The IHT has an article on soil depletion and how to mitigate it, mentioning biochar / terra preta as an option - Scientists focus on making better soil to help with food concerns.
The earth's uncertain oil reserves and dwindling freshwater supply may get all the attention, but modern society is also overtaxing the ground itself. At the same time that a growing population and the newfound appetites of the global middle class are straining our food supply, governments all over the world are also pushing for more ethanol-generating energy crops.
To support all that production on a limited amount of arable land, scientists and farmers have long focused on technical improvements like plant breeding, bioengineering and creating new fertilizers and pesticides. But some are now asking a different question: What if we could create better dirt?
An increasing number of scientists are starting to emphasize the extent to which soil - even more than petroleum or water or air - is a limited and fragile resource. Managing it better, and even improving it, will be vital to any equation that allows the earth to support the more than nine billion people the United Nations estimates will live on the planet by mid-century.
The most dramatic research is still in the early stages, but soil specialists already have developed farming techniques that maintain and temporarily enhance the nutrient content of soil. Scientists in Australia and the United States have started making rich new earth from industrial waste, and research into the astonishing fertility of a mysterious Amazonian soil may lead to an additive that can boost the power of soil for thousands of years.
"A few decades ago, the philosophy was, 'Well, if your soil's degraded, just put some more fertilizer on, or till it another time and you can get the same crop yield,' " says David Laird, a soil scientist at the National Soil Tilth Laboratory, part of the U.S. Department of Agriculture. "Now there is growing interest in putting together systems that enhance the actual quality of the soil itself."
Dirt remains, in certain ways, a puzzle: Despite its seeming simplicity, it is a complex system whose fertility arises from the interaction of myriad physical, biological, and chemical properties. Even the most advanced current research does not claim to be able to synthesize enough of it for use on a global scale.
Nevertheless, progress in the science of soil has the potential to be truly transformative and to help solve some of the biggest problems the planet faces. By 2050, according to Rattan Lal, a professor of soil science at Ohio State University, "All the necessities of food, feed, fiber, and fuel are going to be met by less than one-tenth of an acre per person, on average. And we already have seriously degraded a lot of the available land. So unless you can restore some of it you will just run out."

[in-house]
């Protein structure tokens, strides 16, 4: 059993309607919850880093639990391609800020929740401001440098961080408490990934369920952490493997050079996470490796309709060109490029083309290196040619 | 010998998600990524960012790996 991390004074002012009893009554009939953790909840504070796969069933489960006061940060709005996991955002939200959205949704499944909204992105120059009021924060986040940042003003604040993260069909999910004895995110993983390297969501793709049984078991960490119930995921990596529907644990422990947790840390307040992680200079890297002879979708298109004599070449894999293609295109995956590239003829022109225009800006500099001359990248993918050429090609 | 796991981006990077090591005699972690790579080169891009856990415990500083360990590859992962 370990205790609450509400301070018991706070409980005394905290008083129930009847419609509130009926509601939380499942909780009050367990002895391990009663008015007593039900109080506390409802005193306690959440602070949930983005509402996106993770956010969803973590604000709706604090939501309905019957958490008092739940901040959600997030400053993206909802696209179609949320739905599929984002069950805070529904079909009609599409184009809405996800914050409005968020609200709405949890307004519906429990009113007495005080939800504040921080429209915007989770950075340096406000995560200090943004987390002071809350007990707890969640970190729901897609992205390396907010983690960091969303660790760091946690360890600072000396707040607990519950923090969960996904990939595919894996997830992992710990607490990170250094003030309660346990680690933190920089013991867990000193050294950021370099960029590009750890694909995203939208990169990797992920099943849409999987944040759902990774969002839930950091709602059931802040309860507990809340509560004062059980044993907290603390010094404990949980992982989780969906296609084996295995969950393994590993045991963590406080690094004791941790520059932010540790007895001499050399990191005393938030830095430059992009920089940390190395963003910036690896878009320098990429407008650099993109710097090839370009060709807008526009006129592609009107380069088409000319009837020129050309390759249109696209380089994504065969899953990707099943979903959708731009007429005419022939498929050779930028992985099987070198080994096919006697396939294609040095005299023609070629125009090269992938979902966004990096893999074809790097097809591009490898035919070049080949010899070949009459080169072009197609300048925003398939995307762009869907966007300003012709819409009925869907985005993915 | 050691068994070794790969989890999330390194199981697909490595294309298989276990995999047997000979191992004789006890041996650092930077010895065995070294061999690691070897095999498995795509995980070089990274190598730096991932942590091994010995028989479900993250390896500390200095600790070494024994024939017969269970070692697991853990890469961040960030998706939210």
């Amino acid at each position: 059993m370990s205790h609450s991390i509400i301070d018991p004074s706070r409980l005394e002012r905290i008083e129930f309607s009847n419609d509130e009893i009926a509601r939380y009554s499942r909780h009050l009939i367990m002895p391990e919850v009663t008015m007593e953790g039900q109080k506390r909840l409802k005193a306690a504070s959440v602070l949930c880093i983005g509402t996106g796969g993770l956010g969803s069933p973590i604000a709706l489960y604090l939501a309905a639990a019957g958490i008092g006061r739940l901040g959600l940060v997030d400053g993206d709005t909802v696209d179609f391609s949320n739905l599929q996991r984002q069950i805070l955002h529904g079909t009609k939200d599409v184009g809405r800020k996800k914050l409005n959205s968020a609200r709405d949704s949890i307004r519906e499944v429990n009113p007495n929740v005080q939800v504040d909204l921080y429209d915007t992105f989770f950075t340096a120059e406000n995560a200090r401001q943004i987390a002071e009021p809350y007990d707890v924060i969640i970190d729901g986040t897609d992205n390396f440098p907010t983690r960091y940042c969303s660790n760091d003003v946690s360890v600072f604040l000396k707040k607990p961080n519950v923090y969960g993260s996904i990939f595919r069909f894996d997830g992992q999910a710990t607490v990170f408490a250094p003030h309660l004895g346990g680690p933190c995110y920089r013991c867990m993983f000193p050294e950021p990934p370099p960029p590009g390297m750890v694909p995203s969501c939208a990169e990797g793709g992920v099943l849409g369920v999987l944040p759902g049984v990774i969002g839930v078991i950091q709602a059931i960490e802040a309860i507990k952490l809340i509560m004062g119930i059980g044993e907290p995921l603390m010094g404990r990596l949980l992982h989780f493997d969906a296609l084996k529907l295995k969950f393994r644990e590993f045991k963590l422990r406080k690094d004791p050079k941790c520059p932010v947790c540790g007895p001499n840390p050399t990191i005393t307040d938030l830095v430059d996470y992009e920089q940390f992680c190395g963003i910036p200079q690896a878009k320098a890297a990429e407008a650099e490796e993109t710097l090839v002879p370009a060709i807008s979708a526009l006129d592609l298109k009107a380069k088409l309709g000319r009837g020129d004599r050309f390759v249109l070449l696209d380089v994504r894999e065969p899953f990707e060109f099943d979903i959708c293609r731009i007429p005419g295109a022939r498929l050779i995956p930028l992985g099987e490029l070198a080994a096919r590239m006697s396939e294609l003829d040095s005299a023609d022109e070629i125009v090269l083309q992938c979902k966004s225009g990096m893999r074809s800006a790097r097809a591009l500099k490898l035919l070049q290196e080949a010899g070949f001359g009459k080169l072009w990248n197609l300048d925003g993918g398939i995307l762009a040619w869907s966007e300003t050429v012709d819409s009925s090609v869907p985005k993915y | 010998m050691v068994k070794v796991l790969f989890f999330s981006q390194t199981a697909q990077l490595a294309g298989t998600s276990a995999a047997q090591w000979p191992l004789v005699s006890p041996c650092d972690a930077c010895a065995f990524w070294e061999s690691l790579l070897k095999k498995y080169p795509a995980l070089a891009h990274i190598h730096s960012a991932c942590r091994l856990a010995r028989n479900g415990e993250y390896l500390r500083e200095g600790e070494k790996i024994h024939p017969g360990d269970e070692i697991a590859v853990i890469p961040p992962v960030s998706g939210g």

Soil does not arise quickly. In nature it starts with a layer of glacial grit, or windblown sand, or cooled lava, or alluvial silt, or some other crumbled mineral matter. A few pioneer plants put down shallow roots, and living things begin to make their homes in and on the surface, enriching it with their excrement, and enriching it further when they die and rot.
The resulting organic matter feeds a whole underground ecology that aerates the soil, fixes nutrients, and makes it more hospitable for plant life, and over time the process feeds back on itself. If the soil does not wash away or get parched by drought, it very gradually thickens. It takes tens of thousands of years to make 15 centimeters of topsoil, about 6 inches' worth.
Because of all the things human beings do to it, a University of Washington geologist, David Montgomery, has calculated, the world today is losing soil 10 to 20 times faster than it is replenishing it. In some places it is happening much faster: northern China, sub-Saharan Africa, parts of the American West and Australia are already seeing large tracts of arable land disappear.
In his book, "Dirt: The Erosion of Civilizations," Montgomery traces the decline of numerous early societies - including ancient Greece, imperial Rome, various Pacific Island cultures and the Mayans - to poor management of their soil.
However, it has also happened that some civilizations have improved their dirt. Among the world's richer soils is terra preta, the "black earth" found in certain swaths of the Amazon basin. It is dark, loose and loamy, and unlike the pallid earth that characterizes most of the Amazon, it is strikingly fertile.
In the last few years, archaeologists have established something else intriguing about terra preta: it is man-made. It contains high concentrations of charcoal, along with organic matter such as manure and fish bones - essentially the household trash of a pre-Columbian society practicing a distinctive brand of slash-and-burn agriculture.
Researchers trying to replicate the fertility of terra preta have concluded that its secret is in the charcoal. Work by soil scientists like Laird, Johannes Lehmann of Cornell University, and Mingxin Guo of Delaware State University suggests that the benefits of supplementing soil with charcoal, which they call "biochar" to distinguish it from the fuel of backyard barbecues, could be dramatic, widespread, and durable. Biochar, they have found, enhances the retention of water and nutrients, decreases the need for fertilizer, encourages microbial growth, and allows more air to reach crop roots. It also breaks down at a far slower rate than traditional fertilizers and soil additives. Depending on how the charcoal is made and applied, estimates of its life span range from decades to millennia. Scientists believe that some Amazonian terra preta soils are at least 2,000 years old.